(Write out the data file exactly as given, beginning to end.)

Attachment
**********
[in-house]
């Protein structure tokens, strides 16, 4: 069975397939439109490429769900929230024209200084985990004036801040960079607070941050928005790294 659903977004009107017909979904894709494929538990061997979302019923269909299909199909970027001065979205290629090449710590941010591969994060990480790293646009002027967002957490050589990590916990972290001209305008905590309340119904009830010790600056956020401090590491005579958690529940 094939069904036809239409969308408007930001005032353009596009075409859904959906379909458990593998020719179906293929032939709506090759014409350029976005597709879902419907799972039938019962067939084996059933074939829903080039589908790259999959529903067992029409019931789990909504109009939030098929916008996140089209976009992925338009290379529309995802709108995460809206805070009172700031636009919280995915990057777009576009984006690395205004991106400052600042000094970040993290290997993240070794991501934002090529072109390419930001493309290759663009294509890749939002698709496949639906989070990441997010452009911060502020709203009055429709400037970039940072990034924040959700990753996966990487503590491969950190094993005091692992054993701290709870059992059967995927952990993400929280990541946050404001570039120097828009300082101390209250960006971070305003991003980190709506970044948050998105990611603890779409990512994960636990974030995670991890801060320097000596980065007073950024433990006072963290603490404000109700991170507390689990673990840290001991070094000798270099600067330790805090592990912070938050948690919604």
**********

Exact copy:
[in-house]
């Protein structure tokens, strides 16, 4: 069975397939439109490429769900929230024209200084985990004036801040960079607070941050928005790294 659903977004009107017909979904894709494929538990061997979302019923269909299909199909970027001065979205290629090449710590941010591969994060990480790293646009002027967002957490050589990590916990972290001209305008905590309340119904009830010790600056956020401090590491005579958690529940 094939069904036809239409969308408007930001005032353009596009075409859904959906379909458990593998020719179906293929032939709506090759014409350029976005597709879902419907799972039938019962067939084996059933074939829903080039589908790259999959529903067992029409019931789990909504109009939030098929916008996140089209976009992925338009290379529309995802709108995460809206805070009172700031636009919280995915990057777009576009984006690395205004991106400052600042000094970040993290290997993240070794991501934002090529072109390419930001493309290759663009294509890749939002698709496949639906989070990441997010452009911060502020709203009055429709400037970039940072990034924040959700990753996966990487503590491969950190094993005091692992054993701290709870059992059967995927952990993400929280990541946050404001570039120097828009300082101390209250960006971070305003991003980190709506970044948050998105990611603890779409990512994960636990974030995670991890801060320097000596980065007073950024433990006072963290603490404000109700991170507390689990673990840290001991070094000798270099600067330790805090592990912070938050948690919604």